The Woodbury Glacier, seen here in 2020. A glaciologist says Kootenay glaciers lost millions of tonnes of mass this summer. Photo: Katelyn Hurley

Summer’s extreme heat wave hit Kootenay icefields hard

Kokanee Glacier’s surface lowered around 2.7 metres from 2020 levels

The Woodbury Glacier, seen here in 2020. A glaciologist says Kootenay glaciers lost millions of tonnes of mass this summer. Photo: Katelyn Hurley
NDP MLA Sheila Malcolmson says “we are transforming mental health and substance use care in B.C.” THE CANADIAN PRESS/Adrian Wyld file

Report ‘confirms’ mental health care is improving in B.C.

But observers skeptical of provincial review of its Pathway to Hope program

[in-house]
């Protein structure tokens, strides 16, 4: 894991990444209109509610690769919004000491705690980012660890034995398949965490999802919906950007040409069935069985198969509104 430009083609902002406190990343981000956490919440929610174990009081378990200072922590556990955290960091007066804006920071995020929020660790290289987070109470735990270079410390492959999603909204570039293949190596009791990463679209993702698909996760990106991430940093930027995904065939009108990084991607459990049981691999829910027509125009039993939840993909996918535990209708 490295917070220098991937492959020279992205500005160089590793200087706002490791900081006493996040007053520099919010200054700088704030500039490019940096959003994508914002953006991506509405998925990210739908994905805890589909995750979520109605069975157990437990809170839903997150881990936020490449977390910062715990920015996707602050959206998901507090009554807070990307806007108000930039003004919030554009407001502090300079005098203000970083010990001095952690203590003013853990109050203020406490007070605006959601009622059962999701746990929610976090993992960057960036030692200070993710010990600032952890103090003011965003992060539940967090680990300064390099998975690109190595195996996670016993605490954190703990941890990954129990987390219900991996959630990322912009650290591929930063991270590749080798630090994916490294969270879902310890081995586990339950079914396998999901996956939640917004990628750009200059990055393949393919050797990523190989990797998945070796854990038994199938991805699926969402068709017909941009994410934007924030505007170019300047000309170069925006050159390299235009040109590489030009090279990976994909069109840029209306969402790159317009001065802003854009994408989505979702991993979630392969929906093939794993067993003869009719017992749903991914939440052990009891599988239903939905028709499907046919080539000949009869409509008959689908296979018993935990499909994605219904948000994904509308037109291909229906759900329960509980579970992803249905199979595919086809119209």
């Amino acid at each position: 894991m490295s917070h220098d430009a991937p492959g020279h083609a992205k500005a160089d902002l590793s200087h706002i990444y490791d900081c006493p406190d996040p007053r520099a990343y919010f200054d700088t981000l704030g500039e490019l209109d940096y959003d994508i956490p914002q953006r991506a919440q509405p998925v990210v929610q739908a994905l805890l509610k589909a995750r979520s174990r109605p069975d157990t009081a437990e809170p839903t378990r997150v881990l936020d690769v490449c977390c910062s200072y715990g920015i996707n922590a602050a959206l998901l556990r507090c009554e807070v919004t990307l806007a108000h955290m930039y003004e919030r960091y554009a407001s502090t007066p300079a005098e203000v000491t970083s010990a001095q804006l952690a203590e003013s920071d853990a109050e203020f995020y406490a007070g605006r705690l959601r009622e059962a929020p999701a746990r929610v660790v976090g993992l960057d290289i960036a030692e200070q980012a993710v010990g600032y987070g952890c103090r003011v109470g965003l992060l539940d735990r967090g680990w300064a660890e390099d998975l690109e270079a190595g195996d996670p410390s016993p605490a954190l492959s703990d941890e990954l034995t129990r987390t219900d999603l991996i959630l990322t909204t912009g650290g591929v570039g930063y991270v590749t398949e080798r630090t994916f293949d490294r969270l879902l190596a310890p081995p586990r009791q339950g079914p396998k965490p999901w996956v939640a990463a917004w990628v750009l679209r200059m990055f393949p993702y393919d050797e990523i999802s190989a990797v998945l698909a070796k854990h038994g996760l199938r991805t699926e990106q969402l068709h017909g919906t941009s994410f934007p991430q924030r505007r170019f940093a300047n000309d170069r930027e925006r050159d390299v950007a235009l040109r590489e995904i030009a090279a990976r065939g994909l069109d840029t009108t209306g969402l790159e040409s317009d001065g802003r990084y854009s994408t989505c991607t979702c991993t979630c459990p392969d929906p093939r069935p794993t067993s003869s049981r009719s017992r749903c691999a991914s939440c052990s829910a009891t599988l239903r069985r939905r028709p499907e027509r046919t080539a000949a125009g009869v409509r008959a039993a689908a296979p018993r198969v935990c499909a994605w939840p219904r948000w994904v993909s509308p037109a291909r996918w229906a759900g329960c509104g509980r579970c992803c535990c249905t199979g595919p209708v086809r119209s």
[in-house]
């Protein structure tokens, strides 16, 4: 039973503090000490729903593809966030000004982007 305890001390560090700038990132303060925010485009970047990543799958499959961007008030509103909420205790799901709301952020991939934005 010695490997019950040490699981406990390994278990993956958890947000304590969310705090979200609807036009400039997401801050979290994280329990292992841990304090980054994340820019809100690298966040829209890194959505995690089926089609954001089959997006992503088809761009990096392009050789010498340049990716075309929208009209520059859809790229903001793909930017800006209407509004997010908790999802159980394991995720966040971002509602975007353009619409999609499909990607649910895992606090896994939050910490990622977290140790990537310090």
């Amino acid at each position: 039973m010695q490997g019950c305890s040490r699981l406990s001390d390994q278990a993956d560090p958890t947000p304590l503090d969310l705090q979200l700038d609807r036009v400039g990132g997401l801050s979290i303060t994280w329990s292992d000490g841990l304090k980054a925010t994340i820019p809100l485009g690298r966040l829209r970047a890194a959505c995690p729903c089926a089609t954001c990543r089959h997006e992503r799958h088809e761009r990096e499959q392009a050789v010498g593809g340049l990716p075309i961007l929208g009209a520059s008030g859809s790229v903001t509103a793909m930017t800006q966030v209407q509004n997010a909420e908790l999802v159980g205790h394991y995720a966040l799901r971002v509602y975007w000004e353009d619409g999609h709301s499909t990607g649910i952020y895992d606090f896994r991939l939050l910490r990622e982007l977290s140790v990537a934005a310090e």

NDP MLA Sheila Malcolmson says “we are transforming mental health and substance use care in B.C.” THE CANADIAN PRESS/Adrian Wyld file
(pixabay)

Program bringing rural nurse training to B.C.’s rural north

University of Northern British Columbia launches first nursing degree program in Fort St. John

(pixabay)
Protesters hold a banner as they stand in front of stacks of lumber during a demonstration against old-growth logging, at Teal-Jones Group sawmill in Surrey, B.C., on Sunday, May 30, 2021. Teal-Jones holds licenses allowing it to log in the Fairy Creek Watershed on Vancouver Island. THE CANADIAN PRESS/Darryl Dyck

Old-growth activists want fewer police powers at Fairy Creek, RCMP asking for more

Teal Cedar Products asks B.C. court for one-year injunction extension at Fairy Creek

Protesters hold a banner as they stand in front of stacks of lumber during a demonstration against old-growth logging, at Teal-Jones Group sawmill in Surrey, B.C., on Sunday, May 30, 2021. Teal-Jones holds licenses allowing it to log in the Fairy Creek Watershed on Vancouver Island. THE CANADIAN PRESS/Darryl Dyck